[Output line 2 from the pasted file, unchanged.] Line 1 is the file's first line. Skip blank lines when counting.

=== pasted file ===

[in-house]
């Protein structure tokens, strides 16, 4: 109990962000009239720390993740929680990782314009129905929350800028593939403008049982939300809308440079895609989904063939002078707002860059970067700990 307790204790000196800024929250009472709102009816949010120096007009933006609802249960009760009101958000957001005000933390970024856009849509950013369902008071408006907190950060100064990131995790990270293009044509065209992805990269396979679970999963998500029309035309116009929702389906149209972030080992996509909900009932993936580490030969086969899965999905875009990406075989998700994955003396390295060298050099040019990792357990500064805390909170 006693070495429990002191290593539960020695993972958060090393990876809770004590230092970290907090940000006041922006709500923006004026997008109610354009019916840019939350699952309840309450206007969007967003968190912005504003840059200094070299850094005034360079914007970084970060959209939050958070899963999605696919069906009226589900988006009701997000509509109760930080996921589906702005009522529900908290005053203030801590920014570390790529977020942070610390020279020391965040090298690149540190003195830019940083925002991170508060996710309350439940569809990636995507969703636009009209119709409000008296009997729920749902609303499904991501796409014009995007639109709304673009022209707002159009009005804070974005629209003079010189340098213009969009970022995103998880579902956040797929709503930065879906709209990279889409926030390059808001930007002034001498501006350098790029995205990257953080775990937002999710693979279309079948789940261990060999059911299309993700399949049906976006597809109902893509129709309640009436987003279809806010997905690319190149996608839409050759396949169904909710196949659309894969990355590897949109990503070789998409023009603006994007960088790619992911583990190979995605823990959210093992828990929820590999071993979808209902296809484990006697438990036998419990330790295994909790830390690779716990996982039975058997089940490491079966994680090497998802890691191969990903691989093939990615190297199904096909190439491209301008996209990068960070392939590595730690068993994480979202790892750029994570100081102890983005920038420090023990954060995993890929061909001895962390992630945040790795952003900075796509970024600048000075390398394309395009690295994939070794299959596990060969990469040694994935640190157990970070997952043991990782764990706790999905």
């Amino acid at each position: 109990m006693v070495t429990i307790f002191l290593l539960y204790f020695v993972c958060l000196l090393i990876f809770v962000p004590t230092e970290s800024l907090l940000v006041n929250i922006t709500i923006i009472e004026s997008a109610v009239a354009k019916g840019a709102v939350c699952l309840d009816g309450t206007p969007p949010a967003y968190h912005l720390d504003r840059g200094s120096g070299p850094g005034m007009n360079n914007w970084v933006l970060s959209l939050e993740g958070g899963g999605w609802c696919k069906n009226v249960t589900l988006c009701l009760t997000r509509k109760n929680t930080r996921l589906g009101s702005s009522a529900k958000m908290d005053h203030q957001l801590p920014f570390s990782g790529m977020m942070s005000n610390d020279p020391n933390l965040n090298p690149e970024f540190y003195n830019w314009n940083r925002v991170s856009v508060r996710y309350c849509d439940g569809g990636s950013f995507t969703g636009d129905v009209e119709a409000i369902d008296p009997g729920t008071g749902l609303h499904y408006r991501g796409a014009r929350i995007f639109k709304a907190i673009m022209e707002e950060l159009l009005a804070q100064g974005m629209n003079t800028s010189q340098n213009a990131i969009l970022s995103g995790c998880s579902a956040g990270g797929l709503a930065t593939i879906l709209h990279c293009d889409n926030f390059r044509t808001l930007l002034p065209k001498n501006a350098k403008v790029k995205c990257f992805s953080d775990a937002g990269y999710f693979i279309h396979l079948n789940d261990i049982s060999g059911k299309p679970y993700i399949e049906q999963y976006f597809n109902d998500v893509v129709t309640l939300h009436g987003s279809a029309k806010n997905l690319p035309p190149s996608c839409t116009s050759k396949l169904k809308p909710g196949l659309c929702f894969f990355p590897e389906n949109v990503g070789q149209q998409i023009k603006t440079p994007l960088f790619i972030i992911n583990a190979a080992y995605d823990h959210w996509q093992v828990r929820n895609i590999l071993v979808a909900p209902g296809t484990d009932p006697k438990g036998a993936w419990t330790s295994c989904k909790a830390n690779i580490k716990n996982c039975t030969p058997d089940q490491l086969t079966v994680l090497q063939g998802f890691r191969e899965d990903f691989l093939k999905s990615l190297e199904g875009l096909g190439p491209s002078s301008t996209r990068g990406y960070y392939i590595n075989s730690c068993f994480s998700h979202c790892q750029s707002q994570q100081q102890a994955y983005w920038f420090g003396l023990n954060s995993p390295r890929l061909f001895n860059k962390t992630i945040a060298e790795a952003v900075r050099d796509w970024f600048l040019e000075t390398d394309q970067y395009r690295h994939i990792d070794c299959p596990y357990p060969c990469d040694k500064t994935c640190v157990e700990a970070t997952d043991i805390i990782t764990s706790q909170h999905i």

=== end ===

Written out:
């Protein structure tokens, strides 16, 4: 109990962000009239720390993740929680990782314009129905929350800028593939403008049982939300809308440079895609989904063939002078707002860059970067700990 307790204790000196800024929250009472709102009816949010120096007009933006609802249960009760009101958000957001005000933390970024856009849509950013369902008071408006907190950060100064990131995790990270293009044509065209992805990269396979679970999963998500029309035309116009929702389906149209972030080992996509909900009932993936580490030969086969899965999905875009990406075989998700994955003396390295060298050099040019990792357990500064805390909170 006693070495429990002191290593539960020695993972958060090393990876809770004590230092970290907090940000006041922006709500923006004026997008109610354009019916840019939350699952309840309450206007969007967003968190912005504003840059200094070299850094005034360079914007970084970060959209939050958070899963999605696919069906009226589900988006009701997000509509109760930080996921589906702005009522529900908290005053203030801590920014570390790529977020942070610390020279020391965040090298690149540190003195830019940083925002991170508060996710309350439940569809990636995507969703636009009209119709409000008296009997729920749902609303499904991501796409014009995007639109709304673009022209707002159009009005804070974005629209003079010189340098213009969009970022995103998880579902956040797929709503930065879906709209990279889409926030390059808001930007002034001498501006350098790029995205990257953080775990937002999710693979279309079948789940261990060999059911299309993700399949049906976006597809109902893509129709309640009436987003279809806010997905690319190149996608839409050759396949169904909710196949659309894969990355590897949109990503070789998409023009603006994007960088790619992911583990190979995605823990959210093992828990929820590999071993979808209902296809484990006697438990036998419990330790295994909790830390690779716990996982039975058997089940490491079966994680090497998802890691191969990903691989093939990615190297199904096909190439491209301008996209990068960070392939590595730690068993994480979202790892750029994570100081102890983005920038420090023990954060995993890929061909001895962390992630945040790795952003900075796509970024600048000075390398394309395009690295994939070794299959596990060969990469040694994935640190157990970070997952043991990782764990706790999905």